Books, Bikes, and Food

Reviews, Recipes, Rides… and some other things, too.


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Emily St. John Mandel: Station Eleven (2014)

Station_ElevenTo be entirely honest, I don’t even know what I could possibly say about Station Eleven that hasn’t already been said. I’m usually super cautious about digging into books that get a lot of hype, but this one got the good kind of hype from book bloggers whom I know I can trust, so I jumped right in. And of course, everyone was right, this is one amazing book. And since all the intelligent things have already been said about it, I’ll just focus on some of the aspects I loved the most.

Station Eleven is a post-apocalyptic novel set 20 years after a particularly virulent strain of the flu has killed the vast majority of the population. The Internet is gone, there are no cars, phones, and computers, airtravel and electricity are a thing of the past. The first 20 years have been hard and life is still much harsher than we’re used to, but one thing that I absolutely loved about Station Eleven is that it’s set once life has started to “normalise” a bit under the new conditions. People again have jobs, there are certain rules, and above all, there’s still art. Station Eleven follows a travelling symphony that puts on concerts and stages Shakespeare plays. Their motto is “Survival is not enough”, and if the idea that even after civilisation as we know it is over, culture and the arts continue to exist and inspire isn’t uplifting, then I don’t know what is.

Station Eleven is set at a time when many people are still around who know what life before the flu was like, but there are already children and even young adults who only remember post-flu life. I loved how the different ways of dealing with the catastrophe are portrayed in the book. Many people try to pass on their knowledge of how things were to the children, but trying to explain the Internet to someone who has only ever seen a computer as a non-functional plastic box that does nothing at all is a challenge. One of my favourite characters curates a “Museum of Civilisation” where he keeps things like passports, credit cards, mobile phones, etc. on display for those who want to either reminisce about life before, or marvel at things they don’t fully comprehend. Others interpret the flu as some sort of punishment, many join strange cults.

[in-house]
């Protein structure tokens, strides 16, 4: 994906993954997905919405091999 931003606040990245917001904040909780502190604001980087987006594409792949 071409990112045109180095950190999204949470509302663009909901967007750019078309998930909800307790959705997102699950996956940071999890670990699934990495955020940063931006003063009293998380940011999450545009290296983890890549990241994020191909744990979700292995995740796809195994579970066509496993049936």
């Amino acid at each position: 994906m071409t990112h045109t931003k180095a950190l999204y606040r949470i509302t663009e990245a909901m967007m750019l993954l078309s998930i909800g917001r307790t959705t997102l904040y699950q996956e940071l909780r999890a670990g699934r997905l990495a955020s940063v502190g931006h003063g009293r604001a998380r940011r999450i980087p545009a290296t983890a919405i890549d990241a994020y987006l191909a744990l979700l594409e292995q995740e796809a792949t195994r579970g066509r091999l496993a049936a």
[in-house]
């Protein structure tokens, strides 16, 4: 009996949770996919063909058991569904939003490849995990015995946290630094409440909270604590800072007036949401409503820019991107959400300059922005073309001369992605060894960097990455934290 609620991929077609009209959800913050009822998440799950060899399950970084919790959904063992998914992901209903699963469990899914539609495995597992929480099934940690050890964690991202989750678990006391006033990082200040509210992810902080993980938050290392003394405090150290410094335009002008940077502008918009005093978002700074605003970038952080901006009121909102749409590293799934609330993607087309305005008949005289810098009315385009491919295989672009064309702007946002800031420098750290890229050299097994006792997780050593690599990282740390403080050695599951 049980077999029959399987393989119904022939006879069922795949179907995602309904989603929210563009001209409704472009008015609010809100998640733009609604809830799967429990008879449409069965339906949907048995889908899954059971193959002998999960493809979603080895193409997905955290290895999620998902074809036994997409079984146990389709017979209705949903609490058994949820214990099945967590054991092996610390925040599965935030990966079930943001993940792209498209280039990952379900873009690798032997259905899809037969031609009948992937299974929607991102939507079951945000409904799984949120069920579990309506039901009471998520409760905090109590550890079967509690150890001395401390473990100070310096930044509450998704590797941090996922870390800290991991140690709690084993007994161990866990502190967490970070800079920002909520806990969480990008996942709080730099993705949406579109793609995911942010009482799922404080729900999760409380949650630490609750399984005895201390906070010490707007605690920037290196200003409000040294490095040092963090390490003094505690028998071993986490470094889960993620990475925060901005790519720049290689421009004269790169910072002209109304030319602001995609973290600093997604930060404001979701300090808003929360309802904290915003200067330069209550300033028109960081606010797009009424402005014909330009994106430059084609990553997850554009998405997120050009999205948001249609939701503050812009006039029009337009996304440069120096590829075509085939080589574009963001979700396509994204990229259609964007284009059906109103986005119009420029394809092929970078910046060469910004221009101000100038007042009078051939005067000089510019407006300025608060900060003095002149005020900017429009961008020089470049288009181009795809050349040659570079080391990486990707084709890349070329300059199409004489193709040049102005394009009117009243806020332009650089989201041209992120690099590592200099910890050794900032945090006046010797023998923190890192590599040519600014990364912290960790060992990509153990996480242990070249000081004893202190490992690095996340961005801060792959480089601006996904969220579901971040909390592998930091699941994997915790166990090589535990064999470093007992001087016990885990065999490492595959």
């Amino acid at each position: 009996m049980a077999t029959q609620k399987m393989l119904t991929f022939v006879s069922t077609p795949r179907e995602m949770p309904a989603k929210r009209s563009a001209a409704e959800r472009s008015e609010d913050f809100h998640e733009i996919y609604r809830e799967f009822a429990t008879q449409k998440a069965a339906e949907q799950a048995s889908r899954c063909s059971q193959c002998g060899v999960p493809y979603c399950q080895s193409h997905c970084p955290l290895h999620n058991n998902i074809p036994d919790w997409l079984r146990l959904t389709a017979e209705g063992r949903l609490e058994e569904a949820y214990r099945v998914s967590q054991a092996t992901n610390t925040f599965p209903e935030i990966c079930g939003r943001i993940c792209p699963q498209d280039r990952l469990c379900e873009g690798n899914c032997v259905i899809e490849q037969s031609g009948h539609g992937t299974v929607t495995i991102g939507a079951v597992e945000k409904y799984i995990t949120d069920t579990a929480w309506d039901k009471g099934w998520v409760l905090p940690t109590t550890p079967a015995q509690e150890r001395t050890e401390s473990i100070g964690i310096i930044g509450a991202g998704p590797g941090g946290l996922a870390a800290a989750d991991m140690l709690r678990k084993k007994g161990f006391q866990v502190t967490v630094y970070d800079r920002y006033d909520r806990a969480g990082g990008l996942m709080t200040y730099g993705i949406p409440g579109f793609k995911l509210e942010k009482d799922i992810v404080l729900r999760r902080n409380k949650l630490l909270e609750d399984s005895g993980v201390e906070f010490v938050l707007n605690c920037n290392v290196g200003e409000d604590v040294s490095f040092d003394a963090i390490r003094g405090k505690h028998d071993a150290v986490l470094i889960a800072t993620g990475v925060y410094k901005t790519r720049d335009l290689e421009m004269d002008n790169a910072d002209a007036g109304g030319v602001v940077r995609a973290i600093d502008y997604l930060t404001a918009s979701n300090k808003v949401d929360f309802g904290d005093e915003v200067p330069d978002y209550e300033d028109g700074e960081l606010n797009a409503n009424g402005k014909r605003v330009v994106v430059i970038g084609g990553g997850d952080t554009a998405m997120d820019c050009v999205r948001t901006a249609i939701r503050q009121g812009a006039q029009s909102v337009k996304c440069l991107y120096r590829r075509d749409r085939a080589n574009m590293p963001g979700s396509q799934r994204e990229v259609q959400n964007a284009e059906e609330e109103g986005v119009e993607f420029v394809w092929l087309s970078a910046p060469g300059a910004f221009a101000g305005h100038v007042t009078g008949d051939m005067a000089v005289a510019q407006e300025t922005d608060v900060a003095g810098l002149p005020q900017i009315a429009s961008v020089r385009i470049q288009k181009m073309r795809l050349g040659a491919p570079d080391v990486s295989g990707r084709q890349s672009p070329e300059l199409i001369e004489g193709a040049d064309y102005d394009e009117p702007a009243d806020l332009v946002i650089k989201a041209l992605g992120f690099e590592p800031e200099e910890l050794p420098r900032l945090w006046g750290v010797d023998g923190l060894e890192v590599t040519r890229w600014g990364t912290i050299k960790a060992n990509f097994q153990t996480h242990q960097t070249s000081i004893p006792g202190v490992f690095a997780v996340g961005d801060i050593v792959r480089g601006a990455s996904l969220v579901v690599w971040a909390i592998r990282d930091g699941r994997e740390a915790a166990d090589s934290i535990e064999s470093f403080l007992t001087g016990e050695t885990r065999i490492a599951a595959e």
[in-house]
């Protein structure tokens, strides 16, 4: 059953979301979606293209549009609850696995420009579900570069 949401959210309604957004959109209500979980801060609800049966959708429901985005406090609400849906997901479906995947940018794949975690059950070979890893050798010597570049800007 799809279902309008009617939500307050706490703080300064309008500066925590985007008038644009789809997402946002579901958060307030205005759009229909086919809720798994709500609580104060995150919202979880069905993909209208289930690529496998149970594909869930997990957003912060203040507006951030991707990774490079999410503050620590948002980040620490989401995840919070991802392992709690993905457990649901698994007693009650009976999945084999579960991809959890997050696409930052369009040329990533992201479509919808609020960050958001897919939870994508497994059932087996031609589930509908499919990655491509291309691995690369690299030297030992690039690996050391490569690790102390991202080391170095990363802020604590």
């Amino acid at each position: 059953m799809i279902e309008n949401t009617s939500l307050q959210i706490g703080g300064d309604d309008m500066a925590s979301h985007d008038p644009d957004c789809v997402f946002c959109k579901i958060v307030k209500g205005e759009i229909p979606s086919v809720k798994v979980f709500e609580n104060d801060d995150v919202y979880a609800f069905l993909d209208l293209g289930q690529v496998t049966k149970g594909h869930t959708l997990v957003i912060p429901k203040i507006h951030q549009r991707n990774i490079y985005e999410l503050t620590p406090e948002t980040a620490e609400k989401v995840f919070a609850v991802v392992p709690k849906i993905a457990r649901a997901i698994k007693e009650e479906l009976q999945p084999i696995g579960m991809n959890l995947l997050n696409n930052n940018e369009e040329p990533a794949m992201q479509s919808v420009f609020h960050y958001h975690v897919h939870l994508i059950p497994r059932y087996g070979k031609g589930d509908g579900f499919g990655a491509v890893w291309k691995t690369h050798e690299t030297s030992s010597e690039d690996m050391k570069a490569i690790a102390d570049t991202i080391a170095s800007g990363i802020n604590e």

I loved how Station Eleven follows a number of characters and slowly peels away their stories from before and after the flu. Their lives are all interconnected, and slowly these connections appear until at the end, the reader understands how they all fit together. And rather than being contrived (as it might if the story were less well-crafted), the characters’ encounters before and after weave a touching fabric. I cried several times during Station Eleven, because what happens is terrible, but I also cried because the slivers of hope that keep appearing are so touching. This isn’t your typical post-apocalyptic “anarchy is everywhere” and “things will just keep getting worse” kind of book. Instead, it’s inspiring and hopeful in a very melancholic way. I loved it.


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Happy International Women’s Day

To celebrate International Women’s Day, I thought I’d do a round-up of some interesting things in the world of feminism I’ve come across recently (some more bookish than others).

Image Source: lulastic.co.uk

Currently reading: 

Gioconda Belli’s El país de las mujeres (A Women’s Country). It’s set in a Central American country where a feminist party takes power and starts exercising it, much to the dismay of some men. Gioconda Belli is a Nicaraguan poet and fiction writer and an awesome feminist. I’ve previously read and enjoyed another of her novels, La Mujer Habitada (The Inhabited Woman). Check her out!

Looking forward to: 

Roxane Gay’s Bad Feminist. I know I’m REALLY late to the party on that one, everyone and their sister have already read it except me. Since everyone is also raving about it, my excitement just keeps growing!

This excellent quote sets some things straight and is available as a print from this great Etsy shop.